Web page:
Two Jews are said to be among the three leading candidates for the next Supreme Court opening; Justice John Paul Stevens, the court’s oldest member and leader of its liberal bloc, announced Friday, April 9 that he will step down when the court finishes its work for the summer.
Stevens made the announcement 11 days before his 90th birthday. When he retires after more than 34 years on the court, President Barack Obama will have his second high court pick in as many years.
The two Jews are Solicitor General Elena Kagan, 49, and Judge Merrick Garland, 57, of the federal appeals court in Washington.
He is a former high-ranking Justice Department official who is well respected and considered least likely to engender significant Republican opposition.
Kagan and another candidate, Judge Diane Wood, 59, of the federal appeals court in Chicago, both were finalists last year when Obama chose Sonia Sotomayor to replace Justice David Souter.
Currently two of the nine Supreme Court members, justices Ruth Bader Ginsburg and Stephen Breyer, are Jewish. Louis Brandeis became the first Jew to serve on the Supreme Court in 1916; since then, six other Jewish justices have sat on the highest judicial bench.
The three prospects have different strengths and weaknesses. But even conservative activists say any of the three would likely win confirmation in a Senate where Democrats control 59 seats. Republican Sen. Jon Kyl of Arizona said April 4 that he would not rule out delaying tactics if Obama nominates “an overly ideological person.”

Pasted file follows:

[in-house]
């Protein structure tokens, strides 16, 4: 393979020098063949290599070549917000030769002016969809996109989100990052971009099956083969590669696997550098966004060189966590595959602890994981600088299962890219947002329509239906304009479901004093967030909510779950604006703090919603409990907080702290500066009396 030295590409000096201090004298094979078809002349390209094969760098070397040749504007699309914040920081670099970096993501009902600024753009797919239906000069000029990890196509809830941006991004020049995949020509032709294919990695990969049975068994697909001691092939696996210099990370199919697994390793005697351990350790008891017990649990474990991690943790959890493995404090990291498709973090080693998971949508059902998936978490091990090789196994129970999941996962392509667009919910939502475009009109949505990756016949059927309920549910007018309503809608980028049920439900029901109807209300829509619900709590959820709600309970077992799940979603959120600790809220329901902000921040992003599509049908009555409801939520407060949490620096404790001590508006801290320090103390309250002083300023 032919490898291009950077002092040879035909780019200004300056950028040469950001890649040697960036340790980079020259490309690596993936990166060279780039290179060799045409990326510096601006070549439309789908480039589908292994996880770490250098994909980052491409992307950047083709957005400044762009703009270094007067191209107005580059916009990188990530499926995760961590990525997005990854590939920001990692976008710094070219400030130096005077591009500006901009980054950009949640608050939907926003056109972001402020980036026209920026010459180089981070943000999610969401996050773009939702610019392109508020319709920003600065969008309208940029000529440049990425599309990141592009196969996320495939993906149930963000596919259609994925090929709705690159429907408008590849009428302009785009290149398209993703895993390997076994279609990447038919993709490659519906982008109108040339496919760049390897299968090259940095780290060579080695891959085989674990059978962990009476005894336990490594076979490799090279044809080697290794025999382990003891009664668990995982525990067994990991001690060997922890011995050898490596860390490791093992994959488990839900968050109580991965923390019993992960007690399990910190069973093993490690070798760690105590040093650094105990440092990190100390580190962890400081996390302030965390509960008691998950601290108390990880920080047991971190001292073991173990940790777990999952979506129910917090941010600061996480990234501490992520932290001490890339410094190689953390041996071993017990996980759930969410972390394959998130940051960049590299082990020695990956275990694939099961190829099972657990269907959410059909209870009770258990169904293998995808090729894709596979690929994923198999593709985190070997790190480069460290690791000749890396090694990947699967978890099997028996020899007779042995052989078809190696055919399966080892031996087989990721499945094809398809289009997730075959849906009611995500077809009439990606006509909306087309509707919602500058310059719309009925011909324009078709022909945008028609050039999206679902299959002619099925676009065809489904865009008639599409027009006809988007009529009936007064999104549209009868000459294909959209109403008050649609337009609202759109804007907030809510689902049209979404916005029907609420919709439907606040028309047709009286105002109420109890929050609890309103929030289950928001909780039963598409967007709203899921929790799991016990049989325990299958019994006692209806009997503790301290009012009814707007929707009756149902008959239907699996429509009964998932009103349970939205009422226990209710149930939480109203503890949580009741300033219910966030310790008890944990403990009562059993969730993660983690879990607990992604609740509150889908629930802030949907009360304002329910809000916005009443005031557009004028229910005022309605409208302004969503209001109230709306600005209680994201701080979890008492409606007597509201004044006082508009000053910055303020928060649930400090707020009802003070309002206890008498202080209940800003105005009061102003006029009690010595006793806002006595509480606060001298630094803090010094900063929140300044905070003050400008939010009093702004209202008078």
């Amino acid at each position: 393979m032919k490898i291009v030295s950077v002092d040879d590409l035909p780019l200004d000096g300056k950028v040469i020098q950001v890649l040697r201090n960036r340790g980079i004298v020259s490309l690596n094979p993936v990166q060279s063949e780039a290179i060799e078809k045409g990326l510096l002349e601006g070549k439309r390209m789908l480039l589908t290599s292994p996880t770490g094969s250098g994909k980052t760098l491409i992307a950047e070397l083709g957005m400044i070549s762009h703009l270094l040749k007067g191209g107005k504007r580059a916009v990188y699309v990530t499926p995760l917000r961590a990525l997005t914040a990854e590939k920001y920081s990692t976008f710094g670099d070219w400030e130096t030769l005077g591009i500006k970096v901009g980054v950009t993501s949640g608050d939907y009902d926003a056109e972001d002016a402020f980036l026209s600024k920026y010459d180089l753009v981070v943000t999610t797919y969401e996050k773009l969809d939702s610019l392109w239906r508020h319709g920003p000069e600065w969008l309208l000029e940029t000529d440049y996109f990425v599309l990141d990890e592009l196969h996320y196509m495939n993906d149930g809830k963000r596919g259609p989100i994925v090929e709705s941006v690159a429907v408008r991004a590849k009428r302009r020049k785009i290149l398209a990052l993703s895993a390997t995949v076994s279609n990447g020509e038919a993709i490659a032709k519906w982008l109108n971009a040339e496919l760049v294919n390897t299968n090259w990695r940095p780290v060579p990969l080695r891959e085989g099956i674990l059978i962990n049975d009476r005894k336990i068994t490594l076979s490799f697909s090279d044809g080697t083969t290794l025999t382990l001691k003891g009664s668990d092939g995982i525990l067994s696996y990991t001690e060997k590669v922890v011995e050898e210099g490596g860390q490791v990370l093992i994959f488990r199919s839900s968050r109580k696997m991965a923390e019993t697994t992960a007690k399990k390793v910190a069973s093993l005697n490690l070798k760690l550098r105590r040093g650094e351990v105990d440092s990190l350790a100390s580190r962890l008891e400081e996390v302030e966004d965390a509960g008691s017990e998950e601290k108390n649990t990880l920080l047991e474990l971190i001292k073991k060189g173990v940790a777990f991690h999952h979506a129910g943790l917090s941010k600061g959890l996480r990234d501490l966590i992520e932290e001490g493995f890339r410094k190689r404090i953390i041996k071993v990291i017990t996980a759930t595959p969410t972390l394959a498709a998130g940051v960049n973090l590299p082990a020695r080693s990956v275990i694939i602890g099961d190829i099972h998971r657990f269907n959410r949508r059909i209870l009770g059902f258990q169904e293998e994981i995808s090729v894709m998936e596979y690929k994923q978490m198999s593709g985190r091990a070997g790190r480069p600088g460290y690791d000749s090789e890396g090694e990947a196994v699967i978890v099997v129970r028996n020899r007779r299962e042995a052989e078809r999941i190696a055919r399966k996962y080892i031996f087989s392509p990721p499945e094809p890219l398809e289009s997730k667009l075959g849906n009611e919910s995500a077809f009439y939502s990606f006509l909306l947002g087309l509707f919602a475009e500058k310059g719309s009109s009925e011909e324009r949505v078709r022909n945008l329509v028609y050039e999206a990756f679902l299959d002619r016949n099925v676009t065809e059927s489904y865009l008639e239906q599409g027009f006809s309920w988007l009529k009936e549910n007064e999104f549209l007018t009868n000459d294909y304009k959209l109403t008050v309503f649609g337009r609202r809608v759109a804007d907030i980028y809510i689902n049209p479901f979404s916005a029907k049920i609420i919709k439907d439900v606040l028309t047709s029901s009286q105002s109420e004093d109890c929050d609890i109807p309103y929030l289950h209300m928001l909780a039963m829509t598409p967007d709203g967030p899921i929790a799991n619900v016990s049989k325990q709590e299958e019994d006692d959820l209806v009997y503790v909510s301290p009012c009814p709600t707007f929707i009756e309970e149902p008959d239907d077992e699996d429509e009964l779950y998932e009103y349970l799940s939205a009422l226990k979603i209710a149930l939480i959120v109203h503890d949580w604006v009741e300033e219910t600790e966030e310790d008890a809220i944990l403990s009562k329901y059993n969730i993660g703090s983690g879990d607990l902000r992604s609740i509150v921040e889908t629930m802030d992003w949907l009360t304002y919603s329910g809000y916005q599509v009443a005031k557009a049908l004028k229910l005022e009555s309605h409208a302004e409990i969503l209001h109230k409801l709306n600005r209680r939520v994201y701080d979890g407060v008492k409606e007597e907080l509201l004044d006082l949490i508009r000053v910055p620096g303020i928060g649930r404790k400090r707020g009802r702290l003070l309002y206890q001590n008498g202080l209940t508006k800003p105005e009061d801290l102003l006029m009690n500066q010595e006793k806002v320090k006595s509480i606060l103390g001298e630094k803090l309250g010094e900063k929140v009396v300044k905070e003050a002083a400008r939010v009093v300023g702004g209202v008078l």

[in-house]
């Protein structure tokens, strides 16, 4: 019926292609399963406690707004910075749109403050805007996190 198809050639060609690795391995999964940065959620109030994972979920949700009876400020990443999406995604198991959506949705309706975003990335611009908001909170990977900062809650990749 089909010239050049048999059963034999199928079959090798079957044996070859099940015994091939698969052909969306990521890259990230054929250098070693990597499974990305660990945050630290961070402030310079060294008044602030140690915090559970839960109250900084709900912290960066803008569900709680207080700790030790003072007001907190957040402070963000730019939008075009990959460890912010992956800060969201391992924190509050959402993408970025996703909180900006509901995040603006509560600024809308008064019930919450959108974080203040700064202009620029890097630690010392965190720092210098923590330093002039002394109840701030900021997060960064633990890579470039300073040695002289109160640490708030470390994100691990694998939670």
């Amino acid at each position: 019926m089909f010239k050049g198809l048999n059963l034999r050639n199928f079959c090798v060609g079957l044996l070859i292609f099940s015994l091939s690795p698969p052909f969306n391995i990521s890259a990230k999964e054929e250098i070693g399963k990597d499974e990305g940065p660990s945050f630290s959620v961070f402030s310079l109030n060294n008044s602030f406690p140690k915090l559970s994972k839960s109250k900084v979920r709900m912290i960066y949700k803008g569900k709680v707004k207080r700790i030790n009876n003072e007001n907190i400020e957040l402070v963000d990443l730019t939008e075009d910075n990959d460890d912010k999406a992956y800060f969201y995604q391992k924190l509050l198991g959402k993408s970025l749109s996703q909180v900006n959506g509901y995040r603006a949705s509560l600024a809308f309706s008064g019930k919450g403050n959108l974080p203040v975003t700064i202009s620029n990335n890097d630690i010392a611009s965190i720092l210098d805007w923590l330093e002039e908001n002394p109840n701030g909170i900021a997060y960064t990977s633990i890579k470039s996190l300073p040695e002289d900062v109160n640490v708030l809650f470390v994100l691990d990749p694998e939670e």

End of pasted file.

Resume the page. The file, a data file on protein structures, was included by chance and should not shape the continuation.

A fight over a second Obama Supreme Court nominee could rev up both Democratic and Republican fundraising machines for the November election, even though Stevens’ replacement by a liberal-leaning justice would not alter the court’s ideological balance.
Any new justice, however, would be hard-pressed to immediately replicate Stevens’ success in forging majorities by winning the votes of Justices Sandra Day O’Connor (now retired) and Anthony Kennedy in high-profile cases ranging from abortion to the rights of detainees at the U.S. naval base in Cuba.
The president’s choice could depend on several factors, including how much political energy he wants to expend, particularly in advance of congressional elections. On the other hand, with Democrats widely expected to lose Senate seats in November, Obama might be willing to push for a more controversial nominee now because confirmations likely will only get harder next year.
Among other considerations:
• Does Obama want to name another woman, or a member of an ethnic or racial minority?
• Would it matter to him, or anyone else, if the court were made up entirely of Catholics and Jews? Stevens is the only Protestant on the court now; the other members are six Catholics and two Jews.
• If a president’s Supreme Court choices help shape his legacy, would Obama favor Kagan, the youngest of the three?
• Does Wood, raised and educated in Texas, have an edge because she would replace Stevens, a Northwestern University law graduate, as the only justice without an Ivy League pedigree?